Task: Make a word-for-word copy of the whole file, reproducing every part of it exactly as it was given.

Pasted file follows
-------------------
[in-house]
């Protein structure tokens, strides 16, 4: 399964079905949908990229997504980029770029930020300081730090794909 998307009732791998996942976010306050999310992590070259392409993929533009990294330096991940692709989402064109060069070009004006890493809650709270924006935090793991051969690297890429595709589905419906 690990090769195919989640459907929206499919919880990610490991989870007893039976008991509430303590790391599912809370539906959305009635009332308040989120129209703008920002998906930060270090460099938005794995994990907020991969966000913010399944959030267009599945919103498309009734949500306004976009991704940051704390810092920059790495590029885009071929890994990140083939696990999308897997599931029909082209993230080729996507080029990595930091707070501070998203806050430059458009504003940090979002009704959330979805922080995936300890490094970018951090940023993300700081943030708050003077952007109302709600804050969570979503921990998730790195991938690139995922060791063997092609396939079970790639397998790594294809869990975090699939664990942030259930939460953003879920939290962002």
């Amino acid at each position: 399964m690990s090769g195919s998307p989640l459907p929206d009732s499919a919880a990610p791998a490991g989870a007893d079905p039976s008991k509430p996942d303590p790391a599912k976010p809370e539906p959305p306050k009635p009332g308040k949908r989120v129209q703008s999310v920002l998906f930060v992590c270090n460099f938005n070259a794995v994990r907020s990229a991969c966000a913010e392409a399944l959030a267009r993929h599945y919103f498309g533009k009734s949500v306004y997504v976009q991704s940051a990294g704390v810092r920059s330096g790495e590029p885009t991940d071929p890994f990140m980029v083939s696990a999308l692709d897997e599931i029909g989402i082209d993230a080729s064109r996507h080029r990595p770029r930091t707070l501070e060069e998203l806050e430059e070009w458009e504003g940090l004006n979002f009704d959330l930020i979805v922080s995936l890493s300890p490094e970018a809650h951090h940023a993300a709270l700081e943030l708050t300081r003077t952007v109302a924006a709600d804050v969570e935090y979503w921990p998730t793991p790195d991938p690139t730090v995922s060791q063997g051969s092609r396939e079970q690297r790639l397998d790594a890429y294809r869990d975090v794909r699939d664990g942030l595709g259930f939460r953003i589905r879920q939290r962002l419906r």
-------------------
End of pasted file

[in-house]
């Protein structure tokens, strides 16, 4: 399964079905949908990229997504980029770029930020300081730090794909 998307009732791998996942976010306050999310992590070259392409993929533009990294330096991940692709989402064109060069070009004006890493809650709270924006935090793991051969690297890429595709589905419906 690990090769195919989640459907929206499919919880990610490991989870007893039976008991509430303590790391599912809370539906959305009635009332308040989120129209703008920002998906930060270090460099938005794995994990907020991969966000913010399944959030267009599945919103498309009734949500306004976009991704940051704390810092920059790495590029885009071929890994990140083939696990999308897997599931029909082209993230080729996507080029990595930091707070501070998203806050430059458009504003940090979002009704959330979805922080995936300890490094970018951090940023993300700081943030708050003077952007109302709600804050969570979503921990998730790195991938690139995922060791063997092609396939079970790639397998790594294809869990975090699939664990942030259930939460953003879920939290962002």
């Amino acid at each position: 399964m690990s090769g195919s998307p989640l459907p929206d009732s499919a919880a990610p791998a490991g989870a007893d079905p039976s008991k509430p996942d303590p790391a599912k976010p809370e539906p959305p306050k009635p009332g308040k949908r989120v129209q703008s999310v920002l998906f930060v992590c270090n460099f938005n070259a794995v994990r907020s990229a991969c966000a913010e392409a399944l959030a267009r993929h599945y919103f498309g533009k009734s949500v306004y997504v976009q991704s940051a990294g704390v810092r920059s330096g790495e590029p885009t991940d071929p890994f990140m980029v083939s696990a999308l692709d897997e599931i029909g989402i082209d993230a080729s064109r996507h080029r990595p770029r930091t707070l501070e060069e998203l806050e430059e070009w458009e504003g940090l004006n979002f009704d959330l930020i979805v922080s995936l890493s300890p490094e970018a809650h951090h940023a993300a709270l700081e943030l708050t300081r003077t952007v109302a924006a709600d804050v969570e935090y979503w921990p998730t793991p790195d991938p690139t730090v995922s060791q063997g051969s092609r396939e079970q690297r790639l397998d790594a890429y294809r869990d975090v794909r699939d664990g942030l595709g259930f939460r953003i589905r879920q939290r962002l419906r």